The case of the day is SEC v. Cluff (S.D.N.Y. 2018). The SEC moved for leave under FRCP 4(f)(3) to serve process on James Shaoul by email. Shaoul was in Israel. Israel is a party to the Hague Service Convention and has not objected to service by postal channels under Article 10(a).

This case is harder than similar cases in countries such as China or India that have objected to service under Article 10(a). In those cases, the correct answer is clear (though it hasn’t been clear to most district courts that have considered it):

  1. The Convention is exclusive, which means you have to use a method of service that the Convention authorizes or permits.
  2. If any provision of the Convention authorizes or permits service by email, it’s Article 10(a), assuming that it’s proper to analogize email to postal mail.
  3. But in states that have objected to service by mail, Article 10(a) isn’t available.

So in a state like Israel, what’s the answer? Here’s an excerpt from my chapter on service in the new ABA treatise (without footnotes):

It is apparent that with the exception of Article 19, and leaving aside cases in which the foreign central authority serves process by e-mail when authorized by the law of the requested state, the only potential provision of the convention under which service of process by e-mail might be permissible is Article 10(a). The question is whether e-mail passes through the postal channel.

In principle, e-mail could be a postal service: Article 14 of the Universal Postal Convention (UPC) defines “electronic mail” as “a postal service involving the electronic transmission of messages.” Member countries of the Universal Postal Union or their “designated operators” “may agree with each other to participate in” electronic mail service. But the United States does not now offer an “e-post” service, and ordinary commercially available e-mail does not fit within the definition of electronic mail service in the UPC. Thus there are strong grounds for asserting that ordinary e-mail is not part of the postal channel and that Article 10(a) does not make service by e-mail permissible.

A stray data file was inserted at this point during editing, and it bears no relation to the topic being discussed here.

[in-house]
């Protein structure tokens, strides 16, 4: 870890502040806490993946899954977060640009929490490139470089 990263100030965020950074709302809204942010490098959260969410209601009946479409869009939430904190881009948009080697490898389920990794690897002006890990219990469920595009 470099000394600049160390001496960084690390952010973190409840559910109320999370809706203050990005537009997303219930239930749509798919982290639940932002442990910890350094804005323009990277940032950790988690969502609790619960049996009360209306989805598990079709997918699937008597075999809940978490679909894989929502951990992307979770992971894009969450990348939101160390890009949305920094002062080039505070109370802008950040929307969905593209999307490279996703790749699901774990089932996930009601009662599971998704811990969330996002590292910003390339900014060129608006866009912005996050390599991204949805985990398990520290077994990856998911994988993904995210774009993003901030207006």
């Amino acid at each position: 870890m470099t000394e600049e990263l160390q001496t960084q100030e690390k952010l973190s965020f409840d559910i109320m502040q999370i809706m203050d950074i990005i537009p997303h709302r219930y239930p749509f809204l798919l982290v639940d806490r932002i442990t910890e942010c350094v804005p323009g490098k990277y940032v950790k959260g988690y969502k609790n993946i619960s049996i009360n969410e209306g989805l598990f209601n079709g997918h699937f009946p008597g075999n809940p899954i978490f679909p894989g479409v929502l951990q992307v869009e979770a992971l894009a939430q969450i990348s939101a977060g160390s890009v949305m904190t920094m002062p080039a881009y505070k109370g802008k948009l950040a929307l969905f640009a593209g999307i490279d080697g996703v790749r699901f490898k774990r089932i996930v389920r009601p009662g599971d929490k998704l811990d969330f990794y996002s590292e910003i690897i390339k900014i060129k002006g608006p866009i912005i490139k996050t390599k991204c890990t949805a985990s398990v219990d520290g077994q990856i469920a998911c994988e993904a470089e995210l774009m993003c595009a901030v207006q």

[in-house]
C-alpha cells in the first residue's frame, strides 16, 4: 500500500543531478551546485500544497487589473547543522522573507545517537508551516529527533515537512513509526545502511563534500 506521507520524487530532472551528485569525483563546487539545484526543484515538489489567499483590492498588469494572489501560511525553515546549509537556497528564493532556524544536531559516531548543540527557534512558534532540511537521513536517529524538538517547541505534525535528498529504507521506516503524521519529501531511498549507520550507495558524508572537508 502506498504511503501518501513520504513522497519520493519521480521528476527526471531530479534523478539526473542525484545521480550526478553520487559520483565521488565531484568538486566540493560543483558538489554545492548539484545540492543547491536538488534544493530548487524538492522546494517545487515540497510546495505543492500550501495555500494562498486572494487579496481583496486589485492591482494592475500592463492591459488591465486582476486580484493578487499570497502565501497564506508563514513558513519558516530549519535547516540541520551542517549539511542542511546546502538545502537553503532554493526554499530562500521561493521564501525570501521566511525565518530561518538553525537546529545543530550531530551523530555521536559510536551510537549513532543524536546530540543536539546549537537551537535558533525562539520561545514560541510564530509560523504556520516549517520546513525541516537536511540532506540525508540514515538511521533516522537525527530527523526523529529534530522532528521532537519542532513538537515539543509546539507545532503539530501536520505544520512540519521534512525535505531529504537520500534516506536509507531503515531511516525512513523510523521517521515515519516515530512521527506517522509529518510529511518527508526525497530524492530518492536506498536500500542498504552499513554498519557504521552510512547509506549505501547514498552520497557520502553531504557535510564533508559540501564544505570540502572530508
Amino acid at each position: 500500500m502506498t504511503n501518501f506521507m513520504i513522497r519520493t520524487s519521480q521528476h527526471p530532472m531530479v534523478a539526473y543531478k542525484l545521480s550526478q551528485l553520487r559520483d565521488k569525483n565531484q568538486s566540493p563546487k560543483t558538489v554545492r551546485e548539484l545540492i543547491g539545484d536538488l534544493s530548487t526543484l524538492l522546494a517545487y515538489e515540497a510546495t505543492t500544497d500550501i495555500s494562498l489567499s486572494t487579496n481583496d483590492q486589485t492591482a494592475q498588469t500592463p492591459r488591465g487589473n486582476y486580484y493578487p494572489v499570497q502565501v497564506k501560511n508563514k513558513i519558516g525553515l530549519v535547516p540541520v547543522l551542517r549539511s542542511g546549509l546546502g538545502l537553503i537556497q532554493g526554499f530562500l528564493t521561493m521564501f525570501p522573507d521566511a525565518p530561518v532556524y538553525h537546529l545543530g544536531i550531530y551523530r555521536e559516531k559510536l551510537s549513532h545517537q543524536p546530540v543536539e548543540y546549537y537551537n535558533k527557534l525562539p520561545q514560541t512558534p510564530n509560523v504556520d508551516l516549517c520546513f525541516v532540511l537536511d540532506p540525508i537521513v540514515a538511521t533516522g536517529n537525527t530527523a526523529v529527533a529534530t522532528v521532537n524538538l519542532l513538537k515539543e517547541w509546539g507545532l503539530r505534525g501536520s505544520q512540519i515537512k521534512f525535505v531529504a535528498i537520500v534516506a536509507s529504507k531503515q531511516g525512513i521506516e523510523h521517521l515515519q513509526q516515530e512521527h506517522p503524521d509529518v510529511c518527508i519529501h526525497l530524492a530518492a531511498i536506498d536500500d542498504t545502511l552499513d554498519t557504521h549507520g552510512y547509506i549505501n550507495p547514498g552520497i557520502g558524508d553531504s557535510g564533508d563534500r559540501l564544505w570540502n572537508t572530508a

If this analysis is right, then service by email is improper even in Israel. In fact, the judge denied the motion for leave, though not for this reason: the judge noted the lack of evidence that use of the Central Authority in Israel would cause undue delay and on doubts about the sufficiency of Shaoul’s email address from the due process perspective.

The court did make one point that is 100% right but that I’m not sure I’ve ever seen before:

The plaintiff’s contention that “Israel does not oppose Article 10(a)” of the Hague Convention on the Service Abroad of Judicial and Extrajudicial Documents in Civil or Commercial Matters is irrelevant, since Article 10(a) deals with “the freedom to send judicial documents, by postal channels, directly to persons abroad,” and the plaintiff is not seeking leave to serve James Shaoul “by postal channels, directly to persons abroad.”

This is refreshing because often a district court will say that the an objection to Article 10(a) that does not expressly object to service by email (no country’s objection does) is, in effect, consent to service by email. This is the fundamental mistake in the ur-case, Gurung v. Malhotra.